- Associated Press - Sunday, March 13, 2016

CHARLESTON, Ill. (AP) - Aside from the dog paintings littered across the walls of the building now housing Fetchers pet store, a mural painted in the early 1900s might still remain intact within the walls of the almost 100-year-old building that once was home to the post office.

Historian Mary Thompson of Westfield, along with Doris Wenzel of Mahomet, have taken it upon themselves to answer the question of whether a painting still lingers among one of the walls on the north side of the building. Feb. 27, they looked to assess if their theories might be true.

With the help of a carpenter, Thompson and Wenzel analyzed and discussed in what wall the mural might be located.

Because the building has undergone several renovations over its lifetime, finding the exact point where the mural may be is complicated.

The sudden spark of interest between the two arose when Wenzel mentioned to Thompson the enjoyment she had looking at the mural in the post office when she was young.



Back in the 1940s, Wenzel, a former Charleston resident, enjoyed going with her father to the Charleston Post Office when she was a little girl around the age of 10.

Her favorite part consisted of looking at a mural that spanned a large section of the north side of the post office wall when going inside the building. From her memory, the painting contained farm equipment and soft-featured people potentially with a backdrop of farmland or grassland. She said the art seemed reminiscent of the work done by Grant Wood, a mural painter famous for American Gothic.

Thompson said this had to have been done in 1934 as a public works of art project with federal funding.

When she was around the age of 15, people at the time boarded up the painting and placed drywall over it in the process of building an office in the building. She said she was distraught by the idea but was promised the painting would remain intact and not be destroyed.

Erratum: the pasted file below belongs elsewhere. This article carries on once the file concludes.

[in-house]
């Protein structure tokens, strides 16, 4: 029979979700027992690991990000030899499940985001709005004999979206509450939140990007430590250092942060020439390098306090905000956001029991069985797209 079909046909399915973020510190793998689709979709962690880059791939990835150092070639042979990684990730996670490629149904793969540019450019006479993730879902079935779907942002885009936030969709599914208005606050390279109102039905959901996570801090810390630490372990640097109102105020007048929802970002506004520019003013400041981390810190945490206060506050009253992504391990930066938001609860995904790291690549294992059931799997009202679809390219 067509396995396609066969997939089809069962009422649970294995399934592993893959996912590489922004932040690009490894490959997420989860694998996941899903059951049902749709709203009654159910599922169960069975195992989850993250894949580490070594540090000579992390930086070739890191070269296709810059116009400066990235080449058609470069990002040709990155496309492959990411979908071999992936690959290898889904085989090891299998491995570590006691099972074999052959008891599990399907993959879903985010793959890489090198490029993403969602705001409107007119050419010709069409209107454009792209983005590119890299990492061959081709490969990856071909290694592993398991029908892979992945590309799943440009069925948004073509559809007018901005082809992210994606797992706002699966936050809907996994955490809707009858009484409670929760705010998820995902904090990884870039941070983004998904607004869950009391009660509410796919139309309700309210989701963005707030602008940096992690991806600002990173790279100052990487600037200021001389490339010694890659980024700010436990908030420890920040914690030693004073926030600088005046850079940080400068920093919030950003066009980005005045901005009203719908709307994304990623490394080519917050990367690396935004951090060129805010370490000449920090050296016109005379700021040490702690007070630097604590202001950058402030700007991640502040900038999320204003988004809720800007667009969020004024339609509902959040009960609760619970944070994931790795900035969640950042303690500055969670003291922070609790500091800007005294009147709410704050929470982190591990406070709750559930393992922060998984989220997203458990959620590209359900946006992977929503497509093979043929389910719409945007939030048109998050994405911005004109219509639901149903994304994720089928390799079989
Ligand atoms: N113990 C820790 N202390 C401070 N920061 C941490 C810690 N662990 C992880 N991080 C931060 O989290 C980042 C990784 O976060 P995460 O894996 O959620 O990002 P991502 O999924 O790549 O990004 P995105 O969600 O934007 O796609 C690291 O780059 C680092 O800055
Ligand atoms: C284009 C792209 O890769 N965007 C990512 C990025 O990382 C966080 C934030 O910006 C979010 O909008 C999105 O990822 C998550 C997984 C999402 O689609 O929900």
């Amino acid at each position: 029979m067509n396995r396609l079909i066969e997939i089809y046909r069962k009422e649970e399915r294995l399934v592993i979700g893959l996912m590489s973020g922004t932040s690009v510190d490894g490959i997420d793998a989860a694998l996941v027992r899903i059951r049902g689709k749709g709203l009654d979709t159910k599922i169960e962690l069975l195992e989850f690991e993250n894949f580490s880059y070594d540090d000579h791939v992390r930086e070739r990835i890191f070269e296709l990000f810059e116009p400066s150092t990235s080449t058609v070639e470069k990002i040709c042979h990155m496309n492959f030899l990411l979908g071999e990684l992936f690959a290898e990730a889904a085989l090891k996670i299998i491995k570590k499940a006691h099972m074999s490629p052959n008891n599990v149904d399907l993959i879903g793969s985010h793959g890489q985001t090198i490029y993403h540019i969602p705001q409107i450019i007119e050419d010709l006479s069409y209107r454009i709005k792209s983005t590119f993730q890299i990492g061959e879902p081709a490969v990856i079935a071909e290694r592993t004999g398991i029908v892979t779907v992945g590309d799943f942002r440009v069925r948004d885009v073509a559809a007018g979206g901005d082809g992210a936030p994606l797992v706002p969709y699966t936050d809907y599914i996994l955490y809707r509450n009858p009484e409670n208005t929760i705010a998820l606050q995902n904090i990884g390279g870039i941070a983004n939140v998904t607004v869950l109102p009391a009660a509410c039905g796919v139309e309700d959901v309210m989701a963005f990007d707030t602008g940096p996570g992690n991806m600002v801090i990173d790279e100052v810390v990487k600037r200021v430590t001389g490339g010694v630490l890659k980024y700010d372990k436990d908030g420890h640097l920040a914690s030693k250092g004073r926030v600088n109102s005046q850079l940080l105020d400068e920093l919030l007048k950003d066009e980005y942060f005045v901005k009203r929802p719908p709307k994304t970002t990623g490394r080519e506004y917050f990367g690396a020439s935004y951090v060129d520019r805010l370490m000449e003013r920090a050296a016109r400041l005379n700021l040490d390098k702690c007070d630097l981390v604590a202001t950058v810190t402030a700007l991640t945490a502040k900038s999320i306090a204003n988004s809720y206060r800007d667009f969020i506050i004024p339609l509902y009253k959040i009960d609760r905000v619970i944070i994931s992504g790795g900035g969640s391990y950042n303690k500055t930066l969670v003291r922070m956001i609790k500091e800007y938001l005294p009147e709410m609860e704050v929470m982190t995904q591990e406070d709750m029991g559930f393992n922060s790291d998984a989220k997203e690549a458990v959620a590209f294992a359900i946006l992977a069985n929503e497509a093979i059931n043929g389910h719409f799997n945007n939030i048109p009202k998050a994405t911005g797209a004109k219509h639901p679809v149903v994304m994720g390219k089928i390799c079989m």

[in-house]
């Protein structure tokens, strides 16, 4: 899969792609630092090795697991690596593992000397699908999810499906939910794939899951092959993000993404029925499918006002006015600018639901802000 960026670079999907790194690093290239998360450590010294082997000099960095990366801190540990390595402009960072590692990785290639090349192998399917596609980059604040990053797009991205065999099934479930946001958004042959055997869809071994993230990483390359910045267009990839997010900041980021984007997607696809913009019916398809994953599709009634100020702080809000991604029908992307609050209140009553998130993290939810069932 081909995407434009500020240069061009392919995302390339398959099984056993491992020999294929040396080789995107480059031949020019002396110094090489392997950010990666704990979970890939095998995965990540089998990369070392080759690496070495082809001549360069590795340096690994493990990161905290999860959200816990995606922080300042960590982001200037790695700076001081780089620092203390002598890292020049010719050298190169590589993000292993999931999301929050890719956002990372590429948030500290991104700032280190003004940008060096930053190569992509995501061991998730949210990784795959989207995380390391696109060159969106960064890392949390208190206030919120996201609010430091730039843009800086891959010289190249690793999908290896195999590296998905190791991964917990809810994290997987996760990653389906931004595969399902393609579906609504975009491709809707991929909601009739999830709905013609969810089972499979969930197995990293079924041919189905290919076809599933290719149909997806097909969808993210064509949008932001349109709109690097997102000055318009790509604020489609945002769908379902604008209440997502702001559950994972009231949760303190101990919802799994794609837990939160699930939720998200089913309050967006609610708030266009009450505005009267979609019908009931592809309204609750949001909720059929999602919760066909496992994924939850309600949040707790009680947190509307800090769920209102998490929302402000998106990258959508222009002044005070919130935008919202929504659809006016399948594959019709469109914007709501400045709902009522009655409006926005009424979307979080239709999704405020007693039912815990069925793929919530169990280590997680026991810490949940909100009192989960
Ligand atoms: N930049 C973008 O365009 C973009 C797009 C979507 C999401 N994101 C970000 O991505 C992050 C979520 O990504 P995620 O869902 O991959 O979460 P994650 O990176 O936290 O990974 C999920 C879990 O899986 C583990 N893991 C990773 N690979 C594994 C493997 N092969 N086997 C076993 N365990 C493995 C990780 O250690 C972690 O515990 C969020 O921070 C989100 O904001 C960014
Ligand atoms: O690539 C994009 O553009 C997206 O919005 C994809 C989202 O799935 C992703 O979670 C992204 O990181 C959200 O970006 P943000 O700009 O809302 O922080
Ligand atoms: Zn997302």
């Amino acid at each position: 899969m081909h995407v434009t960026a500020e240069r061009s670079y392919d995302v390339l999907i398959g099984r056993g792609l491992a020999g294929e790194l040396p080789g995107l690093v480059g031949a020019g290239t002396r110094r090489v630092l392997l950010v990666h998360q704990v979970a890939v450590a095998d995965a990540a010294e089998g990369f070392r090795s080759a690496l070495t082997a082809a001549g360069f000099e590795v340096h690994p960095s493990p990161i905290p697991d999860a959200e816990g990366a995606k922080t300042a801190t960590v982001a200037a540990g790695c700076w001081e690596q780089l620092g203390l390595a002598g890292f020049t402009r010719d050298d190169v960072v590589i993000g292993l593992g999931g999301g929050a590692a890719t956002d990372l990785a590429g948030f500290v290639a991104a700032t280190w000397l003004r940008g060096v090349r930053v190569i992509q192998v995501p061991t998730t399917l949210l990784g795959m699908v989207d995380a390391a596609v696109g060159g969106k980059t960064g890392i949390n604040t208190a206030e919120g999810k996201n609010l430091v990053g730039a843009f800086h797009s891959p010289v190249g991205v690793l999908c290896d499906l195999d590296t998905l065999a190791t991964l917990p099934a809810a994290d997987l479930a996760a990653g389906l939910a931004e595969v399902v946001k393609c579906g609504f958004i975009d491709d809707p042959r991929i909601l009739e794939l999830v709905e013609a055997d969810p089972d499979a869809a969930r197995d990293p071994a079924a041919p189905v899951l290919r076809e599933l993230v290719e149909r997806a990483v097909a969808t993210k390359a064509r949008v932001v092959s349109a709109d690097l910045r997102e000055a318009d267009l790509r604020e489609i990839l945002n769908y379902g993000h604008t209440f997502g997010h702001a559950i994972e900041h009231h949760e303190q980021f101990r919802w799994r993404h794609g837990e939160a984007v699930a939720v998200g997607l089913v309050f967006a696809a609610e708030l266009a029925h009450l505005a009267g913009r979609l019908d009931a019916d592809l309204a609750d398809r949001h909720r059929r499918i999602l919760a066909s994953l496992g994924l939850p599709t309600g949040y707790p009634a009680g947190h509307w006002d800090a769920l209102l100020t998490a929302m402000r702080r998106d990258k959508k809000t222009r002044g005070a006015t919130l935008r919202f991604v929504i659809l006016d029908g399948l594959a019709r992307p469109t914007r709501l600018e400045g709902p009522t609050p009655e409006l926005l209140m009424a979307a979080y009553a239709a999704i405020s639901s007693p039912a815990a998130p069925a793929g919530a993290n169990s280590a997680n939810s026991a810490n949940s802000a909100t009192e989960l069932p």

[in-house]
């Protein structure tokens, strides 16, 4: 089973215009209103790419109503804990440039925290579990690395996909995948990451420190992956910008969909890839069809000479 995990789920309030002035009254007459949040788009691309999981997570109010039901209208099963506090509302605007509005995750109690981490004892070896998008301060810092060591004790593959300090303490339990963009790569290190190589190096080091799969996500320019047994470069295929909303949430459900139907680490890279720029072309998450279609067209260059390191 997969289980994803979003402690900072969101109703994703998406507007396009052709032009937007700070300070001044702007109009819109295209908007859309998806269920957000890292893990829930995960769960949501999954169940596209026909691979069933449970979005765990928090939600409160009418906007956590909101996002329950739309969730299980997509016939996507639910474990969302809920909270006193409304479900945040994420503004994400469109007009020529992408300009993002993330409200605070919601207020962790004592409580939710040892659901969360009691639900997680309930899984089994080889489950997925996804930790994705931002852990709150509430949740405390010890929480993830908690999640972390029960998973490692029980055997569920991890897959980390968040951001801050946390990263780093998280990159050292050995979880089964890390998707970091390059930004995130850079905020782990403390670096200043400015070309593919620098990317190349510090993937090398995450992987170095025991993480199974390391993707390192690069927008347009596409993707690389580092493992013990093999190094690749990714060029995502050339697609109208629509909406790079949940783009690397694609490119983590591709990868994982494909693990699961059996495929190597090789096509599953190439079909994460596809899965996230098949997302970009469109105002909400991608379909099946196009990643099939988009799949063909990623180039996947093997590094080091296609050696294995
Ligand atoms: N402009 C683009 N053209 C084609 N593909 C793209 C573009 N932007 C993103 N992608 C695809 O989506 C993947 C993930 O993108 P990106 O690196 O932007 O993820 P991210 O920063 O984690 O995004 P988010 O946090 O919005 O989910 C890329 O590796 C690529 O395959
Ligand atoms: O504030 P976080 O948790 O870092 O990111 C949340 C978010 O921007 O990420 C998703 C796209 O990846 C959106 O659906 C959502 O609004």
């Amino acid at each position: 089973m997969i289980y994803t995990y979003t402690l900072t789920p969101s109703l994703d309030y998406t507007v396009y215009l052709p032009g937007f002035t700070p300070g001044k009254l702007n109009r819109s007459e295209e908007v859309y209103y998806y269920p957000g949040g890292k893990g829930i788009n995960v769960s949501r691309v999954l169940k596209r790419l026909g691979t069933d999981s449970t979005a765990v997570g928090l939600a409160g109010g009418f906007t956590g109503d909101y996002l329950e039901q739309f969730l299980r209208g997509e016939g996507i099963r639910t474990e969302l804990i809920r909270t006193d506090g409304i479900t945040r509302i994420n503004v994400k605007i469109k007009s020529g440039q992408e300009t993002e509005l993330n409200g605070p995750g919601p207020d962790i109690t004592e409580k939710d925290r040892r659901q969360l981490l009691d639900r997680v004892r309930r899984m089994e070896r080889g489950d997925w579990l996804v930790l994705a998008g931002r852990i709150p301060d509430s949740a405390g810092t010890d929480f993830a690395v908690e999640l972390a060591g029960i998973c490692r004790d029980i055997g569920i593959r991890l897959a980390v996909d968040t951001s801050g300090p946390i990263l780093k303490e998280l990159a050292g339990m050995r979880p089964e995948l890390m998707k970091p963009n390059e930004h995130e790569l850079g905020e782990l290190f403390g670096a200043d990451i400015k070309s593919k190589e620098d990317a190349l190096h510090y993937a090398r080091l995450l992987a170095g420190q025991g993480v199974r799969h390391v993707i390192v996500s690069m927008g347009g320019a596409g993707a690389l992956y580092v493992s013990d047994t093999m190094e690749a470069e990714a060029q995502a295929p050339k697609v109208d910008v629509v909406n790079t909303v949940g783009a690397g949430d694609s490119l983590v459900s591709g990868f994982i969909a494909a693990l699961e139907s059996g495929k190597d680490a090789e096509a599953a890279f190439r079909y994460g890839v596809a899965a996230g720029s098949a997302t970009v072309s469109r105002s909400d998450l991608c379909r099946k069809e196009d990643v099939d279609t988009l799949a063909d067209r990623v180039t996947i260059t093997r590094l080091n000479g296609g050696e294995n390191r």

“They told me they weren’t going to paint over it, that they were just going to put a false wall there basically,” Wenzel said. “If they painted over it, I’d cry.”

In a conversation with Thompson, who has a passion for post office art, Wenzel mentioned the art in the Charleston Post Office. This piqued Thompson’s interest.

Thompson, who has researched and written about historical post office art in Illinois, said, up until that point, she did not know the former post office had a mural. Looking more into it, she noticed there was no mention or record of the painting.

“It doesn’t mean it is not there,” she said.

Both were assured the painting had existed, but not sure whether it had been painted over or destroyed. The walls in the building have been renovated numerous times, moving side to side and back and forth to fit the needs of the occupants at the time.

Mike Corray, Fetchers owner, said he was excited by the possibility of a hidden treasure within the walls of the building.

Earlier in the week, Corray chose to dig a small hole in one of the suspected walls to find out. To his dismay, nothing more than regular green plaster paint was revealed behind the walls.

“It sure made for a great story,” Corray said.

Currently, Corray remains skeptical of the possibility of the mural surviving the test of time and renovations, despite his excitement over the possibility. Corray said it is hard to believe the mural remained throughout the extensive renovations that have taken place over the years.

“I didn’t see enough things that made sense once I was skeptical about it,” he said.

One wall that sounds fairly hollow still remains to be checked, though. The wall they suspect to hide the mural stands behind a thin metal case along the wall with a lock in need of a key even Carray does not have.

Despite some skepticism, the mystery of the mural still remains an ongoing investigation for Thompson and Wenzel.

Wenzel said ever since the idea marinated in her head recently, she has been excited and hopeful the mural remains and stayed intact.

Corray said it might be a while before they might really be able to tear down and look into the wall. He said he can’t put so much money into finding a potential mural when the funds could be used for his business instead.

He recently got a hold of the blueprints of the building from over the years and will look over them to see if answers can be found through there.

“At this time, it is just a mystery we will never know about,” Curray said.

Over 100 pieces of art remain in several post offices across the state, Thompson said.

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Source: Journal Gazette & Times-Courier, https://bit.ly/1QoopqJ

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Information from: Mattoon Journal-Gazette, https://www.jg-tc.com

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